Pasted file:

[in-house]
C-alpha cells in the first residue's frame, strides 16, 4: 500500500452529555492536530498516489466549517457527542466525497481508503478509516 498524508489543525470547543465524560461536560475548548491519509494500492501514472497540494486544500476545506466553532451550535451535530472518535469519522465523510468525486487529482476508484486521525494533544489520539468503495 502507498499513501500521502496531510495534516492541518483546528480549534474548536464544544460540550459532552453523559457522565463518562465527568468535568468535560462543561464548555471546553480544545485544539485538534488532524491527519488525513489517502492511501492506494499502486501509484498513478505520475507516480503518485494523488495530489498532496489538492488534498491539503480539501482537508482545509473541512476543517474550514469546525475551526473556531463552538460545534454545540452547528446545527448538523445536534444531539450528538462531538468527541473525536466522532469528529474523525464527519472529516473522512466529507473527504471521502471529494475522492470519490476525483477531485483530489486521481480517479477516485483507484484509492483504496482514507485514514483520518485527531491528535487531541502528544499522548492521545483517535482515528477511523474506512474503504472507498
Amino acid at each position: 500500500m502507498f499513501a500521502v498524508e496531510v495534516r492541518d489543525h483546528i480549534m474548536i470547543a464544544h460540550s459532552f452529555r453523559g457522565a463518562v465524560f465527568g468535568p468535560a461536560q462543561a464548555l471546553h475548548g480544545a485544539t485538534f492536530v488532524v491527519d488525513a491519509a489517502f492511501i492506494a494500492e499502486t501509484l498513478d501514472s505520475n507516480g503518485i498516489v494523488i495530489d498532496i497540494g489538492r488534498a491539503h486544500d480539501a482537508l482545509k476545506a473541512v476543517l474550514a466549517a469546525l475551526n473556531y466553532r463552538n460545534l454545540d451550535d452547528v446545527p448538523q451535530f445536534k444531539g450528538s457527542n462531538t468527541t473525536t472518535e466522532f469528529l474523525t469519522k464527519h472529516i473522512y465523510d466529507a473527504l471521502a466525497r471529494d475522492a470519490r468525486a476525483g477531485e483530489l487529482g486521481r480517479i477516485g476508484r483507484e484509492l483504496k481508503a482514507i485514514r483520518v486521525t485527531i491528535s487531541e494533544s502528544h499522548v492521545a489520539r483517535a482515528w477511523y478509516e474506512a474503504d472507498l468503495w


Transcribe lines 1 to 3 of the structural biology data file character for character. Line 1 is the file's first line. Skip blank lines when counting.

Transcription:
[in-house]
C-alpha cells in the first residue's frame, strides 16, 4: 500500500452529555492536530498516489466549517457527542466525497481508503478509516 498524508489543525470547543465524560461536560475548548491519509494500492501514472497540494486544500476545506466553532451550535451535530472518535469519522465523510468525486487529482476508484486521525494533544489520539468503495 502507498499513501500521502496531510495534516492541518483546528480549534474548536464544544460540550459532552453523559457522565463518562465527568468535568468535560462543561464548555471546553480544545485544539485538534488532524491527519488525513489517502492511501492506494499502486501509484498513478505520475507516480503518485494523488495530489498532496489538492488534498491539503480539501482537508482545509473541512476543517474550514469546525475551526473556531463552538460545534454545540452547528446545527448538523445536534444531539450528538462531538468527541473525536466522532469528529474523525464527519472529516473522512466529507473527504471521502471529494475522492470519490476525483477531485483530489486521481480517479477516485483507484484509492483504496482514507485514514483520518485527531491528535487531541502528544499522548492521545483517535482515528477511523474506512474503504472507498
Amino acid at each position: 500500500m502507498f499513501a500521502v498524508e496531510v495534516r492541518d489543525h483546528i480549534m474548536i470547543a464544544h460540550s459532552f452529555r453523559g457522565a463518562v465524560f465527568g468535568p468535560a461536560q462543561a464548555l471546553h475548548g480544545a485544539t485538534f492536530v488532524v491527519d488525513a491519509a489517502f492511501i492506494a494500492e499502486t501509484l498513478d501514472s505520475n507516480g503518485i498516489v494523488i495530489d498532496i497540494g489538492r488534498a491539503h486544500d480539501a482537508l482545509k476545506a473541512v476543517l474550514a466549517a469546525l475551526n473556531y466553532r463552538n460545534l454545540d451550535d452547528v446545527p448538523q451535530f445536534k444531539g450528538s457527542n462531538t468527541t473525536t472518535e466522532f469528529l474523525t469519522k464527519h472529516i473522512y465523510d466529507a473527504l471521502a466525497r471529494d475522492a470519490r468525486a476525483g477531485e483530489l487529482g486521481r480517479i477516485g476508484r483507484e484509492l483504496k481508503a482514507i485514514r483520518v486521525t485527531i491528535s487531541e494533544s502528544h499522548v492521545a489520539r483517535a482515528w477511523y478509516e474506512a474503504d472507498l468503495w